Overall, it's still a hard solve for a Tuesday, but not in a bad way.
Oh no! Or should I say, O no? Seriously, with all the crossword love Yoko gets, no ONO in the grid today?
Pretty easy to find words that become other words by removing an O. But it's hard to come up with themers that amuse. I thought Jeffrey did well in that regard, nearly all of them somewhat chuckle-worthy. CURSE CORRECTION was fantastic as a censor's job, and who doesn't like a PROPER NUN?
FUR ON THE FLOOR and CURT REPORTERS weren't as funny to me, as they weren't quite as ridiculous as I like in this type of theme. Or perhaps it's the fact that this cat owner has a ton of fur on his floor ...
For such a simple letter removal theme, it would have been nicer to have no other Os in the themers at least. Why take an O out of NOUN, but not PROPER?
O wait! Oh, you. Took me a while, but I realize after reading Jeffrey's note that it's not just a simple O removal, but an OU to U switch. Ah, that makes it much better. There aren't nearly as many words that can work like this. My bad.
Solid gridwork. Threading in a GOOD FAIRY, BULLFINCH, GETS READY, HIRES A CAR … although, I squinted at GOOD FAIRY at first. Are there bad fairies? Apparently yes! And HIRES A CAR sounded off, but I ain't no Brit, guv. So overall, good bonuses.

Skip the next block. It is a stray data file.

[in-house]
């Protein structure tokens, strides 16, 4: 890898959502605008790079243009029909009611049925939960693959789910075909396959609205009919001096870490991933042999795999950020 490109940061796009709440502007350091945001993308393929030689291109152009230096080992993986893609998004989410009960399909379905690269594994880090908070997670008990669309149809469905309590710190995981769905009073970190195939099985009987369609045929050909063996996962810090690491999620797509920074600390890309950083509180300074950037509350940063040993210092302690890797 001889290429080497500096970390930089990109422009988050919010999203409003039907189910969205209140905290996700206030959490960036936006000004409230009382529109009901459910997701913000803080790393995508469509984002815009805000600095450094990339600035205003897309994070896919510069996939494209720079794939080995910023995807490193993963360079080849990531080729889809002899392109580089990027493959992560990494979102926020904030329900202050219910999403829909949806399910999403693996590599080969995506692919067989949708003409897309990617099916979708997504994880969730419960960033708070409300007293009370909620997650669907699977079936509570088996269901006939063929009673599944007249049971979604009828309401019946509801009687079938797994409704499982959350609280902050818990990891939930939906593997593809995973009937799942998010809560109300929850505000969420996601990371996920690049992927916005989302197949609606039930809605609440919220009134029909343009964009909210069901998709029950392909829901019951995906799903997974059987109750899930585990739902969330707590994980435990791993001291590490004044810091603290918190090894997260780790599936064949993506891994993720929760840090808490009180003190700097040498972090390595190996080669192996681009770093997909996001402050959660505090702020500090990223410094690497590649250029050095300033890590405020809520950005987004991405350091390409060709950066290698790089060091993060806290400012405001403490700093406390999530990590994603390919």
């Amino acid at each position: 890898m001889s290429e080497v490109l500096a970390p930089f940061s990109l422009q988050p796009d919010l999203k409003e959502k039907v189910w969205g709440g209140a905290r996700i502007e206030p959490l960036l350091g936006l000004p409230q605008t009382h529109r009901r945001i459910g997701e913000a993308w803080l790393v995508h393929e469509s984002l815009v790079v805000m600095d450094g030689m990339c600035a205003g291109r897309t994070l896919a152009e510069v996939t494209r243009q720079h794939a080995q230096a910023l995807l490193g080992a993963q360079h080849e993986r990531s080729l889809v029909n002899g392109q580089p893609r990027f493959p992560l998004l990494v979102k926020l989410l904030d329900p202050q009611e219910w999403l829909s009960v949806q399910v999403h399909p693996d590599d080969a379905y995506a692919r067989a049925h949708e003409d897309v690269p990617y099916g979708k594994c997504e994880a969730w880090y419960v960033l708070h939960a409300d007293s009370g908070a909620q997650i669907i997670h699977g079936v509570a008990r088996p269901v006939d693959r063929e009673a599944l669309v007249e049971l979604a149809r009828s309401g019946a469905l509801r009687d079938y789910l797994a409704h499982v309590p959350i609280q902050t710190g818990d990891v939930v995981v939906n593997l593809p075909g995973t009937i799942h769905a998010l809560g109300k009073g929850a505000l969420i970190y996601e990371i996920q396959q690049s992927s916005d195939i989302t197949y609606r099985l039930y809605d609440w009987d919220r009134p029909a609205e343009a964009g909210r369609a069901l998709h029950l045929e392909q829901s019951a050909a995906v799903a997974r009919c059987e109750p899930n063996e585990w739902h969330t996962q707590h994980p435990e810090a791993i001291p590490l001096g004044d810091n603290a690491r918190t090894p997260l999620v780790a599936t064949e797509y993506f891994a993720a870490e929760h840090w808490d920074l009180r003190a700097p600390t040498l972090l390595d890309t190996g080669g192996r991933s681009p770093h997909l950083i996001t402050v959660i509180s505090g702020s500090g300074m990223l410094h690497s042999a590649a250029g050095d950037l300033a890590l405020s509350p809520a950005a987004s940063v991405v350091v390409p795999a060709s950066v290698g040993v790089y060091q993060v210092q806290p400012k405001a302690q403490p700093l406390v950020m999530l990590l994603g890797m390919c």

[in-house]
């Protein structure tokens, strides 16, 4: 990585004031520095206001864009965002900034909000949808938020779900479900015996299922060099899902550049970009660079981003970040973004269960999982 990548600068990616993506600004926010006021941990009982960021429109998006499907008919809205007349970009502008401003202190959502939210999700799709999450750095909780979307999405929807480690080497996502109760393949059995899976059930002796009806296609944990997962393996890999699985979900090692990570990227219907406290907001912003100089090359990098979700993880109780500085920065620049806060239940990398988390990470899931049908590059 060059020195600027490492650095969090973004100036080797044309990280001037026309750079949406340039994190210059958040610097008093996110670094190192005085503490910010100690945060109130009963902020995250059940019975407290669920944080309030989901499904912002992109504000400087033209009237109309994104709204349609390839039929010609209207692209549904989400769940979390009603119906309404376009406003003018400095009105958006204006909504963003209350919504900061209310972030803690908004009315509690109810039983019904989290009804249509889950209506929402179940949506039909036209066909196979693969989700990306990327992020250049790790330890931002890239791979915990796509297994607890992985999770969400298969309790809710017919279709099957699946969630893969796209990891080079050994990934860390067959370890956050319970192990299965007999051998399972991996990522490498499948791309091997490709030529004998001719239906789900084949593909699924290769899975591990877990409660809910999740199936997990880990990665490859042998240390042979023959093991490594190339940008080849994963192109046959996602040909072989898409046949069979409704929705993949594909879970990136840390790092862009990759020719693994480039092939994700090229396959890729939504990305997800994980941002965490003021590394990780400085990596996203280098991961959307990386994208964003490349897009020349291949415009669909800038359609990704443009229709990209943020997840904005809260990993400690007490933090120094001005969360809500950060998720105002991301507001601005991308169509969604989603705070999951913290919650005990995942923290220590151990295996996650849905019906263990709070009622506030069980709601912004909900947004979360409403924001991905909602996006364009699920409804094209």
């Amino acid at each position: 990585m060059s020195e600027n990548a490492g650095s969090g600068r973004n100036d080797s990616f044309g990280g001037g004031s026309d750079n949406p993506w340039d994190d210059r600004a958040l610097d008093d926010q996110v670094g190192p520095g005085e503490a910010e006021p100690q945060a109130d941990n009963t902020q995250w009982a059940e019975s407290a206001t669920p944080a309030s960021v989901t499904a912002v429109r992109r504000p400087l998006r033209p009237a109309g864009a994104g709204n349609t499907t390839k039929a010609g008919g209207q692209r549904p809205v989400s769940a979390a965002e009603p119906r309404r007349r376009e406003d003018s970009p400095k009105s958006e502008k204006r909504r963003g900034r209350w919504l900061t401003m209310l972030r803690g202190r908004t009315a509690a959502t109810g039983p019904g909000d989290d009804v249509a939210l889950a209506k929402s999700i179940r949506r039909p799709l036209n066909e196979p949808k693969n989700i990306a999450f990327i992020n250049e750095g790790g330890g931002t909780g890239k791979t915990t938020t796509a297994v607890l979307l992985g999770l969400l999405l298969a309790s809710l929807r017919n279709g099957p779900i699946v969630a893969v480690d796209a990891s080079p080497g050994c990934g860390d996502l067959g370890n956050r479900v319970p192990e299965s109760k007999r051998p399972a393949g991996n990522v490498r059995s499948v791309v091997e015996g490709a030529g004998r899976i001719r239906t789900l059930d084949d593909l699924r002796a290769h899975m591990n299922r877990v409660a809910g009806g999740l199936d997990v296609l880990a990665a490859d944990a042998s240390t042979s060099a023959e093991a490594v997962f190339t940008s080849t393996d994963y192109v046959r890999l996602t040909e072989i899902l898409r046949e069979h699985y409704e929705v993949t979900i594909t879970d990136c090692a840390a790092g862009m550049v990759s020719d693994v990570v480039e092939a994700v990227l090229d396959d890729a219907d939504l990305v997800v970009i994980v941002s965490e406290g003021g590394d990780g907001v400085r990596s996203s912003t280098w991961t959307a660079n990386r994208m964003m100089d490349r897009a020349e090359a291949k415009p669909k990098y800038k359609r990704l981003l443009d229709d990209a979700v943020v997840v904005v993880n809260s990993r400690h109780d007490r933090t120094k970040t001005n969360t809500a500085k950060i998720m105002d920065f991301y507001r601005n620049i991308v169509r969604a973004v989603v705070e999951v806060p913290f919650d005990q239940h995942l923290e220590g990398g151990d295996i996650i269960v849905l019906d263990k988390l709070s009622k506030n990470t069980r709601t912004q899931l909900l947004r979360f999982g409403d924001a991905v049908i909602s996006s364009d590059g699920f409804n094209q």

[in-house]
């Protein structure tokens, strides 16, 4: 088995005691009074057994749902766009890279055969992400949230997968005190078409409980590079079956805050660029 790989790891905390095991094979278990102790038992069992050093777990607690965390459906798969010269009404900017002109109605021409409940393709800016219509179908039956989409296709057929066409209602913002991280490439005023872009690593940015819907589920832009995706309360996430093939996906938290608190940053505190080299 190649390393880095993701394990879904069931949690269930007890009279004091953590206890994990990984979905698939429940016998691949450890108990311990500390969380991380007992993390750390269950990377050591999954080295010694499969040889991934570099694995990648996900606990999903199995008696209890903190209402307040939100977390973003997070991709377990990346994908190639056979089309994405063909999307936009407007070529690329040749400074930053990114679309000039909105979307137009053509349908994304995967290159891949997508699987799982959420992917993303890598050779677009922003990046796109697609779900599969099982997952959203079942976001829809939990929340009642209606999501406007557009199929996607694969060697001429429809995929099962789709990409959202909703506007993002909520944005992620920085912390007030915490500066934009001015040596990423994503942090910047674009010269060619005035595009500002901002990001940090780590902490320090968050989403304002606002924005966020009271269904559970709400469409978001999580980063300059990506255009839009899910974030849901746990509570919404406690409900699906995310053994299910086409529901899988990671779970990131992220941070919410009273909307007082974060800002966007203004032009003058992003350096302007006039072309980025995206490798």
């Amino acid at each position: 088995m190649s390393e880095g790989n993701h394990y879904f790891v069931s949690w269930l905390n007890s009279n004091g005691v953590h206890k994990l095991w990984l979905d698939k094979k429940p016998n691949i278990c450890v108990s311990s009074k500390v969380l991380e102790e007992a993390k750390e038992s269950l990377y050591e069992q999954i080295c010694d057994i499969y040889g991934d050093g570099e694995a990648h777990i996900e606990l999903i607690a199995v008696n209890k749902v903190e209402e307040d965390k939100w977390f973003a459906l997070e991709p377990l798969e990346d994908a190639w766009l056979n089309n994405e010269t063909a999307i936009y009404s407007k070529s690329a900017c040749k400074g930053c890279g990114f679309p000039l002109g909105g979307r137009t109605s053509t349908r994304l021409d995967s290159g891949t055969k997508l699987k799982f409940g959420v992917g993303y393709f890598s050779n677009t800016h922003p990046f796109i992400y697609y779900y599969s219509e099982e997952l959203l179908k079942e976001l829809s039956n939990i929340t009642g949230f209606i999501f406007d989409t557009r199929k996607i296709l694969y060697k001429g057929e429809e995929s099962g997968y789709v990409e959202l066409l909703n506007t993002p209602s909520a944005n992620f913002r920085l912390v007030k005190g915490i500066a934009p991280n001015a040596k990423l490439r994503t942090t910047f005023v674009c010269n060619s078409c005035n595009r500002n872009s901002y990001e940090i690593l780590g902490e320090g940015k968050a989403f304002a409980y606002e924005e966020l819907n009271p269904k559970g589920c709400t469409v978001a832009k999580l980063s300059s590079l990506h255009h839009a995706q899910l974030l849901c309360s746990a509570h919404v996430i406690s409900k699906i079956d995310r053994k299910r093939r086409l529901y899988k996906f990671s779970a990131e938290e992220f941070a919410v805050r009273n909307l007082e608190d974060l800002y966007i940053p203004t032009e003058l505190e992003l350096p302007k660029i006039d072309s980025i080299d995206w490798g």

I appreciated the smooth grid, too, just an EER to hold it all together. Strong craftsmanship, especially considering the five long themers and the extras in the fill.
Wish I had realized there was more than just an O removal when I was solving. Too bad there wasn't a revealer to make me realize that.
Oh you, Jeffrey …
Remember that Skittles tagline, "Taste the rainbow!" Today, we solve the rainbow. Er, solve the rainbow using a purple for indigo + violet substitution.
So more like, solve the rainbow, but only in a manner of speaking. Esque. Ish.
It's no surprise that I stayed out of marketing.
(start sheepishness) I didn't realize this puzzle was supposed to be the rainbow flag — which has only six colors, not seven! Jim pointed that out to me after I groused about not adhering to ROY G. BIV. I'm especially embarrassed since pride month is huge here in Seattle. There are rainbow flags in every other storefront. (end sheepishness)
I enjoyed the entries that didn't work without the color. BAY PACKER means nothing by itself, but a lot of cheeseheads are going to enjoy seeing (GREEN) BAY PACKER in the grid today. Same goes for LANTERN — what a boring name for a superhero. GREEN LANTERN, now that's much better!
On the flip side, the path to an Oscar could be just a CARPET. And PEPPERS are salad items. Not completely necessary to think of these as (RED) CARPET and (YELLOW) PEPPERS, yeah? So they don't work as well as the other themers.